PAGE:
Re: Large table designissue
Posted by: Rick James
Date: November 24, 2009 11:49PM


index (col1,col2,col3). If i use query like select * from table where col3 = x then i noticed it is not using index, but if i use something like select * from table where col1 = 1 and col3 = 2 then it uses index.
Well, sort of. Your second example is using only the col1 part of the index. When designing an compound index, the first fields need to be "=" things in the WHERE clause. So...
WHERE col3 = x -- needs a simple or compound index _beginning_ with col3 (not col1)
WHERE col1 = 1 AND col3 = 2 -- needs a compound index of either (col1, col3, ...) or (col3, col1, ...); the col2 in the middle makes it much less efficient.

BIGINT vs INT -- If you even might get billions of items, use BIGINT. If you will never get that many, use INT. 100K rows per day = 37M rows per year = overflowing INT UNSIGNED in a little over 100 years.


What i mean by mass updated.
update table set col1=3 where category='active'

individual update table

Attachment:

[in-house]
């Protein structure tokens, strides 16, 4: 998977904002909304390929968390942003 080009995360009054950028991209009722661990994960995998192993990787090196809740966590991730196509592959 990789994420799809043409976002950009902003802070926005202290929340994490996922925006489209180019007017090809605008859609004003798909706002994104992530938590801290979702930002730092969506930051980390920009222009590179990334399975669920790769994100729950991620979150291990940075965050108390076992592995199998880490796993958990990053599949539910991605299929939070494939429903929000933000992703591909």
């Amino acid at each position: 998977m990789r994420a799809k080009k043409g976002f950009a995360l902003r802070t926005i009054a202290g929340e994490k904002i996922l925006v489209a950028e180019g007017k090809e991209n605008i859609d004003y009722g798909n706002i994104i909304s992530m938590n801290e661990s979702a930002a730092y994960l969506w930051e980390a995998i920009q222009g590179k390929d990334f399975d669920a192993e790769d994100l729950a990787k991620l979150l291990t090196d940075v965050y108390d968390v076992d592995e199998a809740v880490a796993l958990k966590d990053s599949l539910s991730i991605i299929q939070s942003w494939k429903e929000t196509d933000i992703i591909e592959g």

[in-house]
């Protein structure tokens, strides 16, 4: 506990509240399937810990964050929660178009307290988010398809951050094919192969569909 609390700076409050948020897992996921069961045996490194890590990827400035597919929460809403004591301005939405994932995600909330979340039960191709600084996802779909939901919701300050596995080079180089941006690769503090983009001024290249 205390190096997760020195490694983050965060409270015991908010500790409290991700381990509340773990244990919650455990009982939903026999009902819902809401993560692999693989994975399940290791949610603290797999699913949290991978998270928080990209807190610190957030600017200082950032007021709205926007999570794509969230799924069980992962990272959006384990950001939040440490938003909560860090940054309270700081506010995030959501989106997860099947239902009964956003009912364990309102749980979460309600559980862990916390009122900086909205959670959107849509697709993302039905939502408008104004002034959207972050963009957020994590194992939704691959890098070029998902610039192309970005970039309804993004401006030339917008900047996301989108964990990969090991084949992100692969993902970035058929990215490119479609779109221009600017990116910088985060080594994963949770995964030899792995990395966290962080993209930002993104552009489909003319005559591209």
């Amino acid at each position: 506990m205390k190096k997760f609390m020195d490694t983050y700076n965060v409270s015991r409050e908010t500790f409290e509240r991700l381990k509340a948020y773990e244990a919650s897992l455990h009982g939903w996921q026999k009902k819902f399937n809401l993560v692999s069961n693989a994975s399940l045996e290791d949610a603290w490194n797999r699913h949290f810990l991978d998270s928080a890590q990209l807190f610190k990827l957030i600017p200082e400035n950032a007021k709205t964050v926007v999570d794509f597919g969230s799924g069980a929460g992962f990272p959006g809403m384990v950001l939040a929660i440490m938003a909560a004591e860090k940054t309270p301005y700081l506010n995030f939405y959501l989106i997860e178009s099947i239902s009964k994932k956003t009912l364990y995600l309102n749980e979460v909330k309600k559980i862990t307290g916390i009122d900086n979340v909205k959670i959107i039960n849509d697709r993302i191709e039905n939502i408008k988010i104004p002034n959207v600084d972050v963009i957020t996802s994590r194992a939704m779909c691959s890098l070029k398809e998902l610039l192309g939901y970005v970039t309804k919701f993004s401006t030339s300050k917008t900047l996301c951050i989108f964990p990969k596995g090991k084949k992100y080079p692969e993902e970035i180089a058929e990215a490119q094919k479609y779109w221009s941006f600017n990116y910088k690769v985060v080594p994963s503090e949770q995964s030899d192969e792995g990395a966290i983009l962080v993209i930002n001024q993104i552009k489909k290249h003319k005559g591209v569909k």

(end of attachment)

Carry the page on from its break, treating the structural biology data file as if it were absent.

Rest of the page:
select id from table where category='active'
for each loop
update table set col1=3 where id='active'
end loop
The former will be MUCH faster. But it will clog up replication. For big tables, I recommend a compromise -- do a loop, but change 1000 rows per iteration.

Do not do this:
update tabel set col1 =1 where category='Active' limit 10
You cannot predict which 10 will be updated. Better to use id ranges.

Making the change on a slave, then failing over...
Read about SQL_LOG_BIN=0.
And be sure to have the binlog otherwise turned on, so that when you failover, the newly promoted machine will be pushing data to the newly demoted machine.

Most datatypes are happy to be in an index, whether simple or compound. Mixing them is fine.

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Re: Large table designissue
November 24, 2009 11:49PM
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